A draft plan to shift the way NC teachers are paid sparks hope and worry
A proposal to change the way North Carolina’s teachers are paid and licensed went to the state Board of Education Wednesday. It's still years from becoming reality, but it has sparked a mix of excitement and anxiety as the draft went public.
North Carolina currently has almost 95,000 teachers whose pay is based on experience and credentials. An advisory commission has spent months looking at better ways to prepare, recruit and support teachers.
The report that went to the state board calls for a seven-tiered licensing system, with higher pay at each level. (Read the full report here.)
"Movement through these tiers is driven by competency and skill and effectiveness, rather than time," said Tom Tomberlin, head of educator recruitment for the Department of Public Instruction.
He and Andrew Sioberg, head of educator preparation, told the board that the new approach could help the state recruit teachers and diversify their ranks.
The first three levels would cover people who are preparing for the job. Someone with only an associate’s degree, who would currently be classified as an assistant, would be an apprentice teacher making $30,000 a year. Someone with a bachelor’s degree who is making progress toward demonstrating the necessary skills could make $40,000.
With a bachelor’s degree and a passing score on the state’s licensing exam, a teacher would make $45,000 a year. State Superintendent Catherine Truitt said most graduates of education schools would qualify.
"And this is where they would start, which means their starting salary, if we have our way, will be higher than it is right now," she said.
Currently, a new teacher with a bachelor’s degree makes just over $35,000 a year on the state scale. Most districts add local money to boost teacher pay. In Charlotte-Mecklenburg Schools, for instance, teachers start at almost $42,000 a year.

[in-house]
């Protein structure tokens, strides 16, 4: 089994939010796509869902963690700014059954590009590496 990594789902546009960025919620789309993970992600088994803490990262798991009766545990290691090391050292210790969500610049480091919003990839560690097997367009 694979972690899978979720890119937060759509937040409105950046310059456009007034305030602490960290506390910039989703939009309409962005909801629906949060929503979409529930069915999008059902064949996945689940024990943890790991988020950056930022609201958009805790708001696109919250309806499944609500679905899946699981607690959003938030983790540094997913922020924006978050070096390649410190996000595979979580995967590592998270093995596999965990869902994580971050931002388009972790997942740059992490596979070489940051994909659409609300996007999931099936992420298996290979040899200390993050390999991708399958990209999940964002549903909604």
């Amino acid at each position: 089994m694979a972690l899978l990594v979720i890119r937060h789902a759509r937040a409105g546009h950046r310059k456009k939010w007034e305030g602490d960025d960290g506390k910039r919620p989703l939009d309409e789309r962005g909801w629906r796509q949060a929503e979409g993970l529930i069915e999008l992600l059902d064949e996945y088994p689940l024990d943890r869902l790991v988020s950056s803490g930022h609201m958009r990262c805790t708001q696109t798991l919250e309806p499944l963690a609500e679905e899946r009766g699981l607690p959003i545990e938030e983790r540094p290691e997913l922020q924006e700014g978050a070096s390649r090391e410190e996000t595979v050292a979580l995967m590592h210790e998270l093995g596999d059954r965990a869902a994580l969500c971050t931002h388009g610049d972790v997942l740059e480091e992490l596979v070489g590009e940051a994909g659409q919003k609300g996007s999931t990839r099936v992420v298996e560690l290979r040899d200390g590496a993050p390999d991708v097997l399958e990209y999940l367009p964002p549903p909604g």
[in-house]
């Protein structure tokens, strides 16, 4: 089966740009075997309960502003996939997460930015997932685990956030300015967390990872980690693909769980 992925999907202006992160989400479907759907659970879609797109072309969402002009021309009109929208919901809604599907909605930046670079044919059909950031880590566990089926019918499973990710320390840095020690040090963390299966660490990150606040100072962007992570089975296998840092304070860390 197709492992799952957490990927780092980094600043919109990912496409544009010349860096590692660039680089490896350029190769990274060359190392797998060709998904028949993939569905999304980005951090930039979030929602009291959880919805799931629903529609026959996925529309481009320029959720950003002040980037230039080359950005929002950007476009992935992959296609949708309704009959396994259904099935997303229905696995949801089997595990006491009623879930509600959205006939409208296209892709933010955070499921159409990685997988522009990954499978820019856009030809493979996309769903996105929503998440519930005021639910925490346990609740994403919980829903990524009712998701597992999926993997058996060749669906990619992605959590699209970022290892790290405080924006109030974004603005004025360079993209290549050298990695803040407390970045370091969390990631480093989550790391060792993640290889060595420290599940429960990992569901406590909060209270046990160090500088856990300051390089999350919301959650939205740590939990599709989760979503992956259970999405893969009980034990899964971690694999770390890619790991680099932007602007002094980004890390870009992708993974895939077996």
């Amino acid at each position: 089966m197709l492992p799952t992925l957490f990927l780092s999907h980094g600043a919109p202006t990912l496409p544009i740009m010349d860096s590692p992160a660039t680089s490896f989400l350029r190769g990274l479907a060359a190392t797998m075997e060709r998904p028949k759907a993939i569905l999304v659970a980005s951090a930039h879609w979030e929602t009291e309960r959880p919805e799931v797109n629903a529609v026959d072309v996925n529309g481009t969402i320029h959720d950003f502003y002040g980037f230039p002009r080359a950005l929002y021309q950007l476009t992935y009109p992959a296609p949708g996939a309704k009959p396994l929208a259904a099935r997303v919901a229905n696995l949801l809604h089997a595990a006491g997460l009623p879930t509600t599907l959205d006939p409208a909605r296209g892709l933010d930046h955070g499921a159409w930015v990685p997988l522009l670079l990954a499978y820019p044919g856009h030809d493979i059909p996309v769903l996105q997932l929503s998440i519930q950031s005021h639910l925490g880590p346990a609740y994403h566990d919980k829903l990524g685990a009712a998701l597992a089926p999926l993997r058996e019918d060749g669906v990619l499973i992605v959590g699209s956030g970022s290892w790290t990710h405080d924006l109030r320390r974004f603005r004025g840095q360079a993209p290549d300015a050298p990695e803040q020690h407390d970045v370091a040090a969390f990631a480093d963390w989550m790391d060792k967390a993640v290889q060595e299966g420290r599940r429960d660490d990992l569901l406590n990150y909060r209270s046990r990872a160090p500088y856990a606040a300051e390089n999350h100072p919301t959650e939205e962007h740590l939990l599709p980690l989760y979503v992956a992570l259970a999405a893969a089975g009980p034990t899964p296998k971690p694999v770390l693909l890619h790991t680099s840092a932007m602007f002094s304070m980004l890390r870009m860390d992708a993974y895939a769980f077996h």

The report didn't address the role of local supplements in a new system.
Higher pay for proven skills
The new plan would let teachers move into more advanced levels of licensure and pay. To do that, Tomberlin said, they’d have to prove their skills, either through student progress on state exams or alternative measures, such as principal observation and student surveys.
"We want to move from just 'I have the skills' to 'I’m employing the skills and bringing them to bear on the lives of my students,' " Tomberlin said.
Pay for the new advanced categories would start at $56,000 a year. At the highest level, which involves coaching other educators, pay would start at $73,000 a year. The current pay scale tops out at just over $64,000 a year, for a teacher with a master’s degree and National Board Certification.
All of the advanced licenses would be renewed every five years, with a $5,000 raise if successful. Teachers who fall short would get no raise and could try again.
Sioberg said a second failure would bring a penalty.
"If the teacher does not meet two consecutive renewal attempts, that would result in an expiration of the licensure. So there’s a very clear off ramp if you’re not effective in the classroom by these different measures," he told the board.
Sioberg didn't elaborate on whether that "off ramp" means losing a job. He couldn't be reached for follow-up.
Questions about test scores
Since the draft plan went public last week, teachers have been critiquing it. One of the big concerns relates to tying pay to test scores and the EVAAS system that's used to calculate how much schools and teachers contribute to student progress.
"It would increase 'teaching to the test' by offering a handful of larger salaries to those educators whose students do well on tests," CMS teacher Justin Parmenter wrote in his Notes from the Chalkboard blog.
Tomberlin and Truitt noted that the system provides alternatives to using EVAAS ratings — though Tomberlin said an error in an earlier draft of the report led teachers to believe use of the ratings was required.
Board member Jill Camnitz said she's received emails from teachers across the state voicing "a fear that this is merit pay."
Tomberlin said the state does have a history going back decades of attempting to add elements of "merit pay" to the existing system. The 1980s saw some pay hikes tied to merit, and "when money got tight, of course, that quickly went away."
He said this is the first plan that shifts the whole focus of licensure and compensation.
"Our goal is to change the organization," Tomberlin said. "How can we make the actual structure of our schools more conducive to both student and teacher learning and growth?"
Tomberlin said the advisory commission will keep working on the plan: "This is not in any way a final model."
Truitt said any real changes are still two to three years away.